A UK teenager who ran a cybercrime Website retailing stolen credit card details worldwide is facing a lengthy prison sentence after admitting fraud charges at Southwark Crown Court.
Nick Webber, 19, and four accomplices, set up GhostMarket.net which specialised in online bank account hacking, and retailing of viruses and stolen credit card details. The site - which had almost 8000 members - also offered tutorials on how to commit online bank frauds.
Webber, the son of a former Guernsey politician, was caught with details for 100,000 credit cards on his laptop. The GhostMarket.net site charged $3 for US account details, $5 for EU data and $6 for UK passwords and credit card numbers.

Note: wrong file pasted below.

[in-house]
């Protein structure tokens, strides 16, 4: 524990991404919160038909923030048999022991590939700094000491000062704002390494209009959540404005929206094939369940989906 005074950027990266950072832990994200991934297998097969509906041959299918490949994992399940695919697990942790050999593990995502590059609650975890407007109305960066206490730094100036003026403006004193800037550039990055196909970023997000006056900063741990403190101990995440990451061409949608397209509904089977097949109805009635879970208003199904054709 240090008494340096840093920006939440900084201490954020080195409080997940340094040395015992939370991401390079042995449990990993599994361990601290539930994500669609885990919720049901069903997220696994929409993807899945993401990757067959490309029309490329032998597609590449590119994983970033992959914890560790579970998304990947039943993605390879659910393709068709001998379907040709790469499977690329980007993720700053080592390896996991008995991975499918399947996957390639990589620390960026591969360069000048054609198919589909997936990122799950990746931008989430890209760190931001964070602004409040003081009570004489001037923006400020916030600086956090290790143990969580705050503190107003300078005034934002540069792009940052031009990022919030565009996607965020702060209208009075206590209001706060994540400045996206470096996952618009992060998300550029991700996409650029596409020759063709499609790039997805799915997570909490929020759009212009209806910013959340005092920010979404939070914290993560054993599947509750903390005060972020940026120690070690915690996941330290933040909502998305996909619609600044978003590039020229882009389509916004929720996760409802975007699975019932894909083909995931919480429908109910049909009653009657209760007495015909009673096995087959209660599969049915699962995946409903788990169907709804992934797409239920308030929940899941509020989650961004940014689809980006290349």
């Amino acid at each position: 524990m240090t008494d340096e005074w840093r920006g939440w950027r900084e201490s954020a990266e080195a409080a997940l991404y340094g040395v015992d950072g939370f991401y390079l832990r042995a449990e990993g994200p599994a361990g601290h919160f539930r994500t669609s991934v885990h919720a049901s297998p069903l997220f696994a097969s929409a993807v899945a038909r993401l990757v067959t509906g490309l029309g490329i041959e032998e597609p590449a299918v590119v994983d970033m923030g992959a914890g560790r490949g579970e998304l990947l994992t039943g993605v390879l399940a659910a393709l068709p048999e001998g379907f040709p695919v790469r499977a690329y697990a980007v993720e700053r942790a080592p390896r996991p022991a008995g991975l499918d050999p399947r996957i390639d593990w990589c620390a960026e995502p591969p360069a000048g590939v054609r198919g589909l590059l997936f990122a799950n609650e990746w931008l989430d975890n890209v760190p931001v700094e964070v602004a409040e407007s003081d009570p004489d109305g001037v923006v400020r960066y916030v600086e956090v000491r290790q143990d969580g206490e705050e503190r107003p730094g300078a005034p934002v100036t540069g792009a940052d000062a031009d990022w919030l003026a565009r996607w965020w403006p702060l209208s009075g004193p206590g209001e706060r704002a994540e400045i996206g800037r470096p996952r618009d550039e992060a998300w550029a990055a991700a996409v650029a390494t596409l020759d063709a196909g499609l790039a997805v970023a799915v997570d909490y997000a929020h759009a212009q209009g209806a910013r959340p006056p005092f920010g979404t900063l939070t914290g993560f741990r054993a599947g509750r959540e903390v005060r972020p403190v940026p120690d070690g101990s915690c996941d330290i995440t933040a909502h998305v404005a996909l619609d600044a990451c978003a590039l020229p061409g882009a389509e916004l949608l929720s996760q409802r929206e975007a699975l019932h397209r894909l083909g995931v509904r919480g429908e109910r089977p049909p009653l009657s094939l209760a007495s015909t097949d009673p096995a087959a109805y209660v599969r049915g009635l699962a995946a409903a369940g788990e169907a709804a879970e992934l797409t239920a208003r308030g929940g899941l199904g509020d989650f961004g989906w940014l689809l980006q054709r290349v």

The site was rumbled after an an eight-month investigation by the Met's Police Central e-Crime Unit. Officers have so far recovered more than 65,000 compromised card numbers, which at an estimated industry loss of £120 per card, could have led to losses of up to £7.9 million.
Webber has been remanded in custody to await sentencing in February next year. Summing up, Judge John Price said: "These are such serious matters that there may well be substantial periods of imprisonment."